The 28 strains of Klebsiella pneumoniae, with the highest resistance to gentamycin and ampicillin, were 57.14% and 46.43% respectively, followed by resistance to piperacillin and ciprofloxacin. The sensitivity to ceftriaxone and Imipenem was 100% and almost without resistance.

25 strains of Enterobacterium, which were almost completely resistant to amoxicillin and cefazolin, were resistant to ampicillin, up to 96%, and were almost no resistance to levofloxacin.

25 strains of Pseudomonas aeruginosa detection of ceftriaxone, levofloxacin, ciprofloxacin, tobramycin and gentamicin have certain resistance, between 20% and 44%, to piperacillin, cefepime and imipenem almost without resistance (Table 3).

  E. coli (n=72) Klebsiella pneumoniae (n=28) Enterobacterium (n=25) Pseudomonas aeruginosa (n=25)
  Resistance Sensitivity Resistance Sensitivity Resistance Sensitivity Resistance Sensitivity
Ampicillin 32 (44.44) 40 (55.56) 13 (46.43) 15 (53.57) 24 (96.0) 1 (4.0) - -
Gentamicin 31 (43.06) 40 (55.56) 16 (57.14) 12 (42.86) 4 (16.0) 21 (84.0) 5 (20.0) 20 (80.0)
Piperacillin 28 (38.89) 44 (61.11) 10 (35.71) 18 (64.29) 5 (20.0) 20 (80.0) 0 25 (100.0)
Amoxicillin 3 (4.17) 69 (95.83) 2 (7.14) 26 (92.86) 25 (100.0) 0 - -
Ciprofloxacin 25 (34.72) 47 (65.28) 8 (28.57) 20 (71.43) 3 (12.0) 22 (88.0) 8 (32.0) 17 (68.0)
Levofloxacin 21 (29.17) 51 (70.83) 4 (14.29) 23 (82.14) 0 25 (100.0) 9 (36.0) 16 (64.0)
Tobramycin 19 (6.39) 53 (73.61) 4 (14.29) 24 (85.71) 5 (20.0) 20 (80.0) 7 (28.0) 18 (72.0)
Cefazolin 15 (20.83) 57 (79.17) 5 (17.86) 23 (82.14) 25 (100.0) 0 - -
Cefepime 14 (19.44) 57 (79.17) 5 (17.86) 23 (82.14) 7 (28.0) 18 (72.0) 0 25 (100.0)
Cefataxime 4 (5.56) 68 (94.44) 2 (7.14) 25 (89.29) 16 (64.0) 9 (36.0) 4 (16.0) 21 (84.0)
Ceftriaxone 1 (1.39) 71 (98.61) 0 28 (100.0) 14 (56.0) 11 (44.0) 11 (44.0) 14 (56.0)
Imipenem 0 72 (100.0) 0 28 (100.0) 1 (7.14) 24 (96.0) 0 25 (100.0)

Table 3. The results of the resistance of Enterobacterium, Klebsiella pneumoniae, gutter enterobacter and Pseudomonas aeruginosa on common antibiotics (n, %).

Discussion

Due to the children's respiratory tract anatomy and the immune system is not fully development, the adults are more likely to be infected with respiratory tract inflammation caused by pathogenic microorganisms, especially under the age of five. The incidence and fatality rate of CAP in our country has been high. For a long time, infantile CAP has been one of the leading causes of hospitalized children [4], often accompanied by obvious clinical symptoms such as fever, cough, respiratory failure, and even poisoning symptoms of infection, not only affects the health and development level of children immediate and long-term, but also bring a heavy burden to families. Especially infant pneumonia in children, characterized by acute onset, quickly development, multiple complications and cause systemic infection easily. If not timely, reasonably and effectively gives anti-infection treatment, children with high mortality [5]. How to effectively reduce the incidence of CAP in children and the detection rate of pathogenic bacteria has become an urgent problem. Because CAP belongs to dynamic disease and influenced by different seasons, regions, ages, climatic conditions, economic conditions, medical level, etc., the pathogen distribution of CAP is different [3,6]. The study on the basis of monitoring in our hospital, through the detection of sputum samples composing spectrum and drug susceptibility of pathogenic bacteria, hoping to have a preliminary understanding in the region of present children with CAP pathogenic bacteria distribution and drug resistance, and to provide reference frame for monitoring, management, prevention and treatment of children with CAP in our hospital.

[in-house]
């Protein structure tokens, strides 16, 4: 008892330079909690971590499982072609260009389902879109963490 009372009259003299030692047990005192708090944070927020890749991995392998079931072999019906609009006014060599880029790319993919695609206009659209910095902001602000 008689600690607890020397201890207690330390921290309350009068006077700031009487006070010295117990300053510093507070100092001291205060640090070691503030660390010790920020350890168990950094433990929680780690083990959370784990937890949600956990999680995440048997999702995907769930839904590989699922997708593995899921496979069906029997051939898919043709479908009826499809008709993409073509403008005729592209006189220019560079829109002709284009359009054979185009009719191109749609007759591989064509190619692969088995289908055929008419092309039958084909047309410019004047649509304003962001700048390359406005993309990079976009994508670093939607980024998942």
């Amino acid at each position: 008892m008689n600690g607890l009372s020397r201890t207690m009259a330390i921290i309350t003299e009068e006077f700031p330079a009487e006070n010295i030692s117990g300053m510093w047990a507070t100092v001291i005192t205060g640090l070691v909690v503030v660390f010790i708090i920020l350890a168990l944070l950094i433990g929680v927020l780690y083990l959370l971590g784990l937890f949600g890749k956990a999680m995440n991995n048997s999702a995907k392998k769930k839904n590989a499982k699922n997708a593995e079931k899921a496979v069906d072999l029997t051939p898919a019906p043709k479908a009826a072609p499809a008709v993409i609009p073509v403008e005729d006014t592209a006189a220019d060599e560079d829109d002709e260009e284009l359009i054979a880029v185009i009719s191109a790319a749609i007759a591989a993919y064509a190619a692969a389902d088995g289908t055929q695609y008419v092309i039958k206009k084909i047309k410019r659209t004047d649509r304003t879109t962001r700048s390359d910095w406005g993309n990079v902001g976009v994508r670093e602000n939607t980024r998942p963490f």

Because of some small children age, sputum samples collected not easily, which need to use equipment or a professional to collect. This study adopts method of sputum suction negative pressure try to avoid injury in children with respiratory tract mucous membrane. We examined the sputum of children under 5 y of age in our hospital in the past years and tested positive samples in 265 cases (34.91%). In 31 cases (4.08%), 2 pathogenic bacteria were isolated and 296 strains were detected. Among them, 119 (40.2%) were gram-positive and were most common with Staphylococcus aureus (17.23%) and Streptococcus pneumoniae (9.12%). 177 strains (59.8%) were gram-negative, with Escherichia coli (24.32%) and Klebsiella pneumoniae (9.46%) as the most common. There are major differences in the major pathogenic bacteria of CAP with children, and there have been reports from abroad that Streptococcus pneumoniae and Haemophilus influenzae are the main pathogenic bacteria of CAP in children [7]. There were also reports in China that the main pathogenic bacteria of CAP were Streptococcus pneumoniae, Haemophilus influenzae, Staphylococcus aureus, and others [8]. According to the results of the study from August 2015 to July 2017, hospitalized in pediatric medicine in children with CAP, E. coli and Staphylococcus aureus were the main pathogenic bacteria, followed by Streptococcus pneumoniae. There are also significant differences in bacterial spectra in different regions.